Boiling water does not remove lead and is NOT recommended as a means for removing lead from drinking water.

Yes. You may shower in this water. We recommend trying to avoid ingesting any of the shower water. That means, if possible, to avoid splashing water in the mouth.

No. The no drinking advisory under the State of Emergency was lifted on January 22, 2024, based on results from the EPA’s sequential sampling study. The subsequent investigations, applying the correct testing methods, have dismissed initial concerns. Direct household faucet sampling has provided accurate and reassuring data. Read more on www.cleanwaterusvi.com.

According to the Centers for Disease Control and Prevention, if you think that you or your child has been exposed to lead in water, contact your health care provider. Most children and adults who are exposed to lead have no symptoms. The best way to tell if you or your child has been exposed is with a blood lead test. Your health care provider can help you decide whether a blood lead test is needed and can also recommend appropriate follow-up actions if you or your child has been exposed. As levels of lead in the blood increase, adverse effects from lead may also increase. You may also call the Department of Health hotlines at 340- 712-6299 or 340-776-1519, Monday through Friday, from 8am. to 5pm.

On Oct. 30, 2023, the VI Department of Health launched Safe Haven: A Lead-Free Family Initiative to conduct free blood lead level testing to establish a baseline for gathering future data. Over 1400 children aged zero to six years old, and pregnant women on the island of St. Croix, have been tested. Children zero to six years old and pregnant women are considered most at- risk with lead exposure. For more information on getting tested in St. Croix or St. Thomas/St. John, please call the DOH hotlines at 340-712-6299 or 340-776-1519.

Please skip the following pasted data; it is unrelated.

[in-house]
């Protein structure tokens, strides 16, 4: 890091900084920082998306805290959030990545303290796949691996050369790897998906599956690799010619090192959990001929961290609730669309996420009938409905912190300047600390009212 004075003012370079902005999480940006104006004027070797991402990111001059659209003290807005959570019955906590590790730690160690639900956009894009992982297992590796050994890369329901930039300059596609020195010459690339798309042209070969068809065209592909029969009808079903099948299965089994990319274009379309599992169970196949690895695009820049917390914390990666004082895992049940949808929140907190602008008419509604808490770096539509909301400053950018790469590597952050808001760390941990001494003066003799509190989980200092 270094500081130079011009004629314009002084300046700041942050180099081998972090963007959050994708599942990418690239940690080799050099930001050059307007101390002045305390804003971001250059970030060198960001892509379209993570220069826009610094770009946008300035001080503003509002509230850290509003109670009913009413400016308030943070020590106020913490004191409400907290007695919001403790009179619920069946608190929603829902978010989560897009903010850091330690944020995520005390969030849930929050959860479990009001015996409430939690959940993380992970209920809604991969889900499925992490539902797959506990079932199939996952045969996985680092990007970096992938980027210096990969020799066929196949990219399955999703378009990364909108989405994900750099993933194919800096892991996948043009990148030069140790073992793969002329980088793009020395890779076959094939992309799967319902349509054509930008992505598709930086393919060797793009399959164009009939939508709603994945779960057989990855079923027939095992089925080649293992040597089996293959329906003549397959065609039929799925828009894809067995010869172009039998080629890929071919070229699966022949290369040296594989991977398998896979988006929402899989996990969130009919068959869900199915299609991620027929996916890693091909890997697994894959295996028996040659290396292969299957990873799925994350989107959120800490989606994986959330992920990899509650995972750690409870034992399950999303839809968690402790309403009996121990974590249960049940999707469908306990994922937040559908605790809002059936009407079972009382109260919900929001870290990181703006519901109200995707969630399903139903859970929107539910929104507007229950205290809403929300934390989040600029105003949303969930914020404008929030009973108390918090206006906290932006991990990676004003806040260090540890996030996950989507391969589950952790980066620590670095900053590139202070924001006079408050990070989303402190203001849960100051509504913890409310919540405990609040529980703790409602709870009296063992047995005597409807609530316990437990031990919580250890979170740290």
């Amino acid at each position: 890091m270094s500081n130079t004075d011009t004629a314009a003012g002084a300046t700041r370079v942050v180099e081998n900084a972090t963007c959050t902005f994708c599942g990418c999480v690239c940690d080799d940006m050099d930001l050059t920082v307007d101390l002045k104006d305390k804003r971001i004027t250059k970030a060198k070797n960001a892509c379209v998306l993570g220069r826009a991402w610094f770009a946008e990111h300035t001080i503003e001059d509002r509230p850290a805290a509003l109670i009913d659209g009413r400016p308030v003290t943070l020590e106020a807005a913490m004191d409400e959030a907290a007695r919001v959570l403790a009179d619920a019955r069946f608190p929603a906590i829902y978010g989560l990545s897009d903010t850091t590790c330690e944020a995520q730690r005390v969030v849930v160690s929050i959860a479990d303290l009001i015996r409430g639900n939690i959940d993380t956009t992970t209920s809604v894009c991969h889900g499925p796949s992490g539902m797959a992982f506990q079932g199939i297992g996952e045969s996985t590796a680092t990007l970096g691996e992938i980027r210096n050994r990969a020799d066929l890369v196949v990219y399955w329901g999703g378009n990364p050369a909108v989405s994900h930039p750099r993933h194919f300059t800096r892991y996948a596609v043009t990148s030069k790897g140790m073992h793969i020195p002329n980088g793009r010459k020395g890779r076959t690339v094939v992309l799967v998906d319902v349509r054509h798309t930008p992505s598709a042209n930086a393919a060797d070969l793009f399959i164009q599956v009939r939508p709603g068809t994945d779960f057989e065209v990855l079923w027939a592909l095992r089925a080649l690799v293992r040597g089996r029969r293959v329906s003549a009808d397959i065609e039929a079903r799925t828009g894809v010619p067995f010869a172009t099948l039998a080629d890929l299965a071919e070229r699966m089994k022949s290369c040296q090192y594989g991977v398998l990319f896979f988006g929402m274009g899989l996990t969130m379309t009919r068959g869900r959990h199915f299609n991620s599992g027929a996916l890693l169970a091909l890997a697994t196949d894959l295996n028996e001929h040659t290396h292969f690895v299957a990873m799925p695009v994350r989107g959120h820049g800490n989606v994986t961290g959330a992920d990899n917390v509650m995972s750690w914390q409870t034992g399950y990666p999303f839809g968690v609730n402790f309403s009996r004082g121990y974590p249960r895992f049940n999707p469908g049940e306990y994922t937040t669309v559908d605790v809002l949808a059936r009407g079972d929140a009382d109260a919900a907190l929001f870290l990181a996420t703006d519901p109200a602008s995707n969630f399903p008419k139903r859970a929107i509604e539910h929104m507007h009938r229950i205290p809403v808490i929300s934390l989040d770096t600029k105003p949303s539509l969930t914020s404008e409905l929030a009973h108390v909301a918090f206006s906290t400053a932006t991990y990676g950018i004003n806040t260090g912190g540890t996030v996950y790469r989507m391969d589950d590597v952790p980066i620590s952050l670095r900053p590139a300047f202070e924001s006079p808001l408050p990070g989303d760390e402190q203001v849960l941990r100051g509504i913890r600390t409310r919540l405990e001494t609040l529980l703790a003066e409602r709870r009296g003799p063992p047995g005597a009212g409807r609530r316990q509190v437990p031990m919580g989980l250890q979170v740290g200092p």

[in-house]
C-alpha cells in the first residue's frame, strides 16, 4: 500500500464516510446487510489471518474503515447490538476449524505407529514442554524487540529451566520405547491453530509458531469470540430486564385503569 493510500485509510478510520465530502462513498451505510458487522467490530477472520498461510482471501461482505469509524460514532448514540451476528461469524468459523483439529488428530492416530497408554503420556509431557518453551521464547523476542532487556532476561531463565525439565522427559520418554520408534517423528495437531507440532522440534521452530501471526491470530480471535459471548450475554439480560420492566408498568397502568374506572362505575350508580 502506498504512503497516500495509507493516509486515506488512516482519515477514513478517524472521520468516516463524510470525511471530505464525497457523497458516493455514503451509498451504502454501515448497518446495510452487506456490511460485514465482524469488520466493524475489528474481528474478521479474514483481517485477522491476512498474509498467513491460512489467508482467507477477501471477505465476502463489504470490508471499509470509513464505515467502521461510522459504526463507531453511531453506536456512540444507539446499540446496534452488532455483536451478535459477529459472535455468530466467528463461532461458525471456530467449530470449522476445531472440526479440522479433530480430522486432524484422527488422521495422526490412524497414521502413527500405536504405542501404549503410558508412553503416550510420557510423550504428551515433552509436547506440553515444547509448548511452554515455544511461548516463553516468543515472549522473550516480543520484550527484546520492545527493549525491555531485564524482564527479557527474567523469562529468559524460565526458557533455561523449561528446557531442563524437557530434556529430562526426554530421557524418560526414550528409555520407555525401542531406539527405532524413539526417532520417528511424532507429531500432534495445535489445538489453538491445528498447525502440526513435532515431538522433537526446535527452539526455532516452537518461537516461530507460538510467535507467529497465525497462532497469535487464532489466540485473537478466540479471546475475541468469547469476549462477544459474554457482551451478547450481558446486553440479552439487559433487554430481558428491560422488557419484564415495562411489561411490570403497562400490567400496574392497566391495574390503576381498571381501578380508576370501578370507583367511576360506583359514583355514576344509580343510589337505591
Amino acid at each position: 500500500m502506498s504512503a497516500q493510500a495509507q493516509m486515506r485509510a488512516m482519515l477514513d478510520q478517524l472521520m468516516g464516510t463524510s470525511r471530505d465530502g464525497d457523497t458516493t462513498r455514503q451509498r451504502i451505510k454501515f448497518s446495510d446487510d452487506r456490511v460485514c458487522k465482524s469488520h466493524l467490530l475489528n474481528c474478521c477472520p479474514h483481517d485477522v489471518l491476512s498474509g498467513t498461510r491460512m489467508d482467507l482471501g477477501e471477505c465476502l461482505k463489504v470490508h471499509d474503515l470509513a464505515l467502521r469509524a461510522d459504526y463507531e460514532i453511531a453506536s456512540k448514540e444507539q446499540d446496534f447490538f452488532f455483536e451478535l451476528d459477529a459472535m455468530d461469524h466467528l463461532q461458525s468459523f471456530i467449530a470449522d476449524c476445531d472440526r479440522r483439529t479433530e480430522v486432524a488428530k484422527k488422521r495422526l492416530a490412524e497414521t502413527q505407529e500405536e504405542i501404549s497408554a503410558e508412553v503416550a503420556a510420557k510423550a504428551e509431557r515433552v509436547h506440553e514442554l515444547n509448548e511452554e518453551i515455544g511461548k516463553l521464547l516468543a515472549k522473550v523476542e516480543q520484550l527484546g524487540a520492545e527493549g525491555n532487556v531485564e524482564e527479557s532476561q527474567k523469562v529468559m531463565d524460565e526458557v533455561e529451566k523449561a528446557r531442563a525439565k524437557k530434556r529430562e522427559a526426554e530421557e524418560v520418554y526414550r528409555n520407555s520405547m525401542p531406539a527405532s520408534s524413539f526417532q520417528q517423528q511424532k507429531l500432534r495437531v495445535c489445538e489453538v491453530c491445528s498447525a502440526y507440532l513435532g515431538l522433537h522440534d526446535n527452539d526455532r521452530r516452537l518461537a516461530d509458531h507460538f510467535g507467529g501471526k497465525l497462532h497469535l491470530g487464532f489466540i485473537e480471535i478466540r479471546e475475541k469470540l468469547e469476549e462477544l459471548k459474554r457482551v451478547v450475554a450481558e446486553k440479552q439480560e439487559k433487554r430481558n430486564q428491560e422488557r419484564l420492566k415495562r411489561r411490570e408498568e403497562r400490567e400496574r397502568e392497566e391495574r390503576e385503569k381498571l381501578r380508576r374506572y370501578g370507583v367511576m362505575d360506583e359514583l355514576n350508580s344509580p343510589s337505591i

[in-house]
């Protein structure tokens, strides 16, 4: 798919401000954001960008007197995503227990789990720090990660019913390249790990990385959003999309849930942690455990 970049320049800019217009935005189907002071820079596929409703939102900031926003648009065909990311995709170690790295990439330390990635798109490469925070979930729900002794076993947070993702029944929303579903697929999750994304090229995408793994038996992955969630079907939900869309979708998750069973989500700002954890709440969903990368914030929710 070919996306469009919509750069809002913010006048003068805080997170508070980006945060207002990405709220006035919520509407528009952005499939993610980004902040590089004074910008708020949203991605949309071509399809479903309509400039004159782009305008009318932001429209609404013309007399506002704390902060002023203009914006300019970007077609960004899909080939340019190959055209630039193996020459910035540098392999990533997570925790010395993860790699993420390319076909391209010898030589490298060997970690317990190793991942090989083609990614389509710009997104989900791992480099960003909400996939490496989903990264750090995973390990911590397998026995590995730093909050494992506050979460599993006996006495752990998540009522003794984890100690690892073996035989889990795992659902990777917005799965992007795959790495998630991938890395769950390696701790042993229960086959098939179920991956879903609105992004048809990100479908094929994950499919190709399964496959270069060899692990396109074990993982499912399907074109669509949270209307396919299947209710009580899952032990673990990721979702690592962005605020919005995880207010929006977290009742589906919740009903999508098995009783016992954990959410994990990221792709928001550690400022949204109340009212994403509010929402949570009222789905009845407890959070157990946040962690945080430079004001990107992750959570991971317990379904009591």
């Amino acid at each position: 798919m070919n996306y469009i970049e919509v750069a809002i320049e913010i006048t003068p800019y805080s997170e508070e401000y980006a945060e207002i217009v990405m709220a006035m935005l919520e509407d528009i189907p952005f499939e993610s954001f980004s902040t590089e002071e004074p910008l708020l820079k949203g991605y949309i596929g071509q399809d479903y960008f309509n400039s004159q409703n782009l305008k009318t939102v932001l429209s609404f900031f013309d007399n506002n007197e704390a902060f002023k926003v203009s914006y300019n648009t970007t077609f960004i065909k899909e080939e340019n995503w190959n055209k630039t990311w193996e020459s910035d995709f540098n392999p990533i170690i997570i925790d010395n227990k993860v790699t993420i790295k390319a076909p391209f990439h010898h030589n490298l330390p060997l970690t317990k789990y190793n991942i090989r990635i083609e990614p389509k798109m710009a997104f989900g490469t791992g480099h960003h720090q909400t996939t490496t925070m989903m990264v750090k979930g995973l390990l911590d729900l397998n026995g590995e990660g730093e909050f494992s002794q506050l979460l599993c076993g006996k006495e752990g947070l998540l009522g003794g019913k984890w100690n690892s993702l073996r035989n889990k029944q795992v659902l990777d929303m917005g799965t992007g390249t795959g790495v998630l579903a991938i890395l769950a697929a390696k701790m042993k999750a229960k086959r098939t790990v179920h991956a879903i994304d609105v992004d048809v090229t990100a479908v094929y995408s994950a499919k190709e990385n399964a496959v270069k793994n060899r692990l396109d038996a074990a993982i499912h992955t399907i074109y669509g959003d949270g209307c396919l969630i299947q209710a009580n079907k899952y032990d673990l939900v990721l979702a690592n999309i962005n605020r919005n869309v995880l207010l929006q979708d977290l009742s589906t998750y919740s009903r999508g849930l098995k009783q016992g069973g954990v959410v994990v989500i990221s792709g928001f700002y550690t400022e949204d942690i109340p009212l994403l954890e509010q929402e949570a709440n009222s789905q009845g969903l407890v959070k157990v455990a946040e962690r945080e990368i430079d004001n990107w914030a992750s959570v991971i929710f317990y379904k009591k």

The Centers for Disease Control and Prevention provides information on lead in water, lead
poisoning and lead exposure here: Lead in Drinking Water | Sources of Lead | CDC

No. The brown/red water issue is a separate water issue. Having brown/red water at your tap does not automatically mean that there are also elevated levels of lead BUT it is possible. For more information on WAPA’s effort to improve water quality, please visit www.cleanwaterusvi.com or call the DPNR hotline at 340-514-3666, Monday through Friday, from 8a.m. to 5p.m. for information on water sampling.

WAPA has been taking proactive steps in its mission to address the brown/red water issue in St. Croix’s potable water system over the last several years. Water line replacement has been underway, and to date, the system has been rehabilitated in Estate Campo Rico, and in Christiansted and Frederiksted towns. Work also began in early 2023 in Estate Clifton Hill. Work will begin in Hannah’s Rest in Q1 2024, all funded by the EPA’s Drinking Water Capital Improvement Fund. With FEMA funding of up to $1.5B, it is anticipated that the island’s entire public water system will be fully replaced. The Authority is also planning a similar initiative for St. Thomas and St. John.